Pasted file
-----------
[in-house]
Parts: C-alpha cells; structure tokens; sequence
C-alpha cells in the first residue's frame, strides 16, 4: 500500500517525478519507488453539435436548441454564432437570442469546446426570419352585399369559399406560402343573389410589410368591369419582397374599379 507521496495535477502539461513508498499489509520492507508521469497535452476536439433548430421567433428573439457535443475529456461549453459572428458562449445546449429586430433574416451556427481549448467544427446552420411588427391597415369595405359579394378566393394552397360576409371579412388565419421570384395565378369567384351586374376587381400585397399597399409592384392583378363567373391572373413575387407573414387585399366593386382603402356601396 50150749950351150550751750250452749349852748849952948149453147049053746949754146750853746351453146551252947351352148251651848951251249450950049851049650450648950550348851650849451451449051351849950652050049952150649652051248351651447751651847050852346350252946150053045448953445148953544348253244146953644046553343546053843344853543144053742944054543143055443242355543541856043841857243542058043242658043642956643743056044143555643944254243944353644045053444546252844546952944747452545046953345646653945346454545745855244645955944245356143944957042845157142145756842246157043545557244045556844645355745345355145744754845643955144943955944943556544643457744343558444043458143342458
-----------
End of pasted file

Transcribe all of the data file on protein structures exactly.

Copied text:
[in-house]
Parts: C-alpha cells; structure tokens; sequence
C-alpha cells in the first residue's frame, strides 16, 4: 500500500517525478519507488453539435436548441454564432437570442469546446426570419352585399369559399406560402343573389410589410368591369419582397374599379 507521496495535477502539461513508498499489509520492507508521469497535452476536439433548430421567433428573439457535443475529456461549453459572428458562449445546449429586430433574416451556427481549448467544427446552420411588427391597415369595405359579394378566393394552397360576409371579412388565419421570384395565378369567384351586374376587381400585397399597399409592384392583378363567373391572373413575387407573414387585399366593386382603402356601396 50150749950351150550751750250452749349852748849952948149453147049053746949754146750853746351453146551252947351352148251651848951251249450950049851049650450648950550348851650849451451449051351849950652050049952150649652051248351651447751651847050852346350252946150053045448953445148953544348253244146953644046553343546053843344853543144053742944054543143055443242355543541856043841857243542058043242658043642956643743056044143555643944254243944353644045053444546252844546952944747452545046953345646653945346454545745855244645955944245356143944957042845157142145756842246157043545557244045556844645355745345355145744754845643955144943955944943556544643457744343558444043458143342458